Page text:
The jury was instructed that, in order for Brantley to be found guilty of misprision, it must find “that a federal felony as charged in Count I of the Indictment was committed[,] that the defendant had actual knowledge of the commission of the felony[,] that the defendant did not as soon as possible make known the felony to some judge or other person in civil or military authority [, and] that the defendant did an affirmative act to conceal the crime.” The court further instructed that, in the event the jury found Brantley guilty, it should disclose the acts of concealment that it found she had committed. (“there's blanks for you to write in whatever act or acts you find”). Consistent with the trial court's instruction, the verdict form directed the jury (in the event it found Brantley guilty) to “describe the act or acts you find Brantley committed to conceal the crime of felon in possession of [a] firearm and ammunition.”

The jury returned a verdict of guilty against Brantley on the misprision charge. In response to the special jury interrogatory, the jury explained that it found evidence of the following acts: “The defendant knowingly and willfully concealed her knowledge of the possession of a firearm and ammunition by a convicted felon from the authorities by coordinating via phone calls and text messages with Dantae [sic] Morris.” After return of the verdict, the district court gave the jury the opportunity to be more specific as to the “acts of concealment” it found. The jury declined to supplement or alter its verdict.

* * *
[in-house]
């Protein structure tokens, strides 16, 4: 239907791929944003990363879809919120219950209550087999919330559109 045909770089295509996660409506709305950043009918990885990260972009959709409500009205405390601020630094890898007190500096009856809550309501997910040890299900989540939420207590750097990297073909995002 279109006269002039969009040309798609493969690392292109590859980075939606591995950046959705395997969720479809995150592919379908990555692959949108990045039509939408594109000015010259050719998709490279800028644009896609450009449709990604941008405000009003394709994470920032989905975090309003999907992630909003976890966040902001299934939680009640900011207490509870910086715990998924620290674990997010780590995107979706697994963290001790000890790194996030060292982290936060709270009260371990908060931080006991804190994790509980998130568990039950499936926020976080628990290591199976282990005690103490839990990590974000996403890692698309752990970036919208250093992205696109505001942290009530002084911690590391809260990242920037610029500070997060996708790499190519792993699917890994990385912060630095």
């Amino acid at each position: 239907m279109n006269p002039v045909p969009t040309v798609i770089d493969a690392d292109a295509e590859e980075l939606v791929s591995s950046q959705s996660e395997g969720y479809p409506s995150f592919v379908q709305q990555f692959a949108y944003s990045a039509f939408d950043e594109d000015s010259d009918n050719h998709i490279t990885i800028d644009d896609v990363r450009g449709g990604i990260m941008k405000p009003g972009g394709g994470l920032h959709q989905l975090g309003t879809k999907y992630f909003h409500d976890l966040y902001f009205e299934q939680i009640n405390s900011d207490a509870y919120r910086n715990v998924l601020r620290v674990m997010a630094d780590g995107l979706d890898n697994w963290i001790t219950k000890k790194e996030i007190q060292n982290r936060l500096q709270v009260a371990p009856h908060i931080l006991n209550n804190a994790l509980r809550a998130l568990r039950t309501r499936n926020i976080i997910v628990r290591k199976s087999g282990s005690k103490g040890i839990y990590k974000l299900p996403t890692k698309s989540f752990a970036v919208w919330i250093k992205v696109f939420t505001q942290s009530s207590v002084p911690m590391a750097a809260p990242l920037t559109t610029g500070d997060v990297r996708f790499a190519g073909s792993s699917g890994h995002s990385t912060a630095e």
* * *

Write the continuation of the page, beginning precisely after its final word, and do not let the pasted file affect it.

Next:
“[I]n reviewing the denial of a motion to dismiss for selective prosecution, we review the district court's factual findings for clear error and its legal conclusions de novo.” United States v. Jordan, 635 F.3d 1181, 1185 (11th Cir.2011) (citing United States v. Smith, 231 F.3d 800, 806 (11th Cir.2000)).

We also review the district court's application of the Fifth Amendment privilege de novo. United States v. Hernandez, 141 F.3d 1042, 1049 (11th Cir.1998).

We review de novo a verdict challenged for sufficiency of the evidence, “resolving all reasonable inferences in favor of the verdict.” United States v. Farley, 607 F.3d 1294, 1333 (11th Cir.2010). If there is a reasonable basis in the record for the verdict, we must sustain it. Id.


Brantley presents the following arguments on appeal: (1) the district court should have dismissed the charge against her because she was selectively prosecuted; (2) the prosecution violated her Fifth Amendment privilege against self-incrimination; and (3) the district court should have ordered a judgment of acquittal or a new trial because there was insufficient evidence to support the jury's verdict. We address each of these arguments below, but find they lack merit.

A. Brantley Did Not Establish that Her Prosecution was Improperly Selective